I like a zoom lens because it is very convenient, so I enjoy it more than a fixed lens. There are Ultra-Wide, Standard and Telephoto Zoom Lenses. I use our telephoto zoom lens most when I go out shooting for fun.
Our telephoto Zoom lens, 75-300 mm, is old — you can only buy a used one today — and cheap. But it works pretty well.
A Subject is Far
When a subject is far away, you will naturally use a telephoto lens and want to zoom in, especially with birds.
These Mt. Rainier images are shot from a ferryboat.
The focal length of image A (above) is 170 mm; B (below) is zoomed in 300 mm. The longer the focal length, a subject becomes larger but it covers less area (narrow angle area).
A focal length is a distance between a lens and image censor (film). The illustration below shows the angle view of focal length.
The angles shaded in purple get smaller and smaller, as the focal length in mm gets larger and larger. This Nikon site may help more to understand.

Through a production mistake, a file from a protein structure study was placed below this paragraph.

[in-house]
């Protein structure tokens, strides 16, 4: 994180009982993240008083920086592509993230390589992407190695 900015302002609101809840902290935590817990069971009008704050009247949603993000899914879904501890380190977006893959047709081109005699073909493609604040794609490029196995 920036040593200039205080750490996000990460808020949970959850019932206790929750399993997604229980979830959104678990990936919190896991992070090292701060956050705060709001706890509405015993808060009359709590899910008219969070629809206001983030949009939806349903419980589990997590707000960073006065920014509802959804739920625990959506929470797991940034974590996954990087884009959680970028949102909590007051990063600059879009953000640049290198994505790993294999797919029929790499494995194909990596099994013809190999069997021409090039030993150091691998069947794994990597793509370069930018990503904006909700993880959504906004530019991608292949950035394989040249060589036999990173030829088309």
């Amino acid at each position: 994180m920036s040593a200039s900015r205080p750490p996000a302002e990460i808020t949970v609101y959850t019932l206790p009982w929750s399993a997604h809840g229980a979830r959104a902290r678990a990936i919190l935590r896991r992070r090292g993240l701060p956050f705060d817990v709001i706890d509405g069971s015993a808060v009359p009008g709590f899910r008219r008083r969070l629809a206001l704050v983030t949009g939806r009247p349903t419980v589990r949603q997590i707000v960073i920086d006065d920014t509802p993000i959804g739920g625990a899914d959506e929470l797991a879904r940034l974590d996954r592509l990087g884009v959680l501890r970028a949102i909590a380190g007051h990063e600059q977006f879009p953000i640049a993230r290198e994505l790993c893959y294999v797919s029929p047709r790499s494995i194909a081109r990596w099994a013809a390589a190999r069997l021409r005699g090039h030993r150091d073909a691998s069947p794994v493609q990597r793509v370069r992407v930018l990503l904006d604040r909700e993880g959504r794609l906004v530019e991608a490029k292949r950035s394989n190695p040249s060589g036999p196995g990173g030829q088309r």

Two subjects – near and far
Experimenting using different focal lengths, when shooting two subjects near and far is very interesting.
This silhouette image C is zoomed in (300 mm). It’s nice because of the sky color and a seagull happened to be flying by.
But, image D (left) is more interesting to me — to see the differences of size and distance of two subjects, and the gradation sky color.
My initial purpose for using a telephoto zoom lens was taking birds, but it is one of my main lenses now.
My hardest experience for using telephoto zoom lens was bar /bat mitzvah ceremonies, where we had to be stationed far back from bima (stage) or had to shoot from an upper balcony. And we were not allowed to use flash. The lighting was usually bad, either dark or too bright and made images contrasty.
Keep these in your mind:
- The longer the focal length, the more shaking; so images tends to be less sharp. Faster shutter speed helps. Turn image STABILIZER on when you are not using a tripod.
- The longer the focal length, the shallower depth of field. Even though two subjects are next to each other, one may not sharp as the other. So watch your f-stop.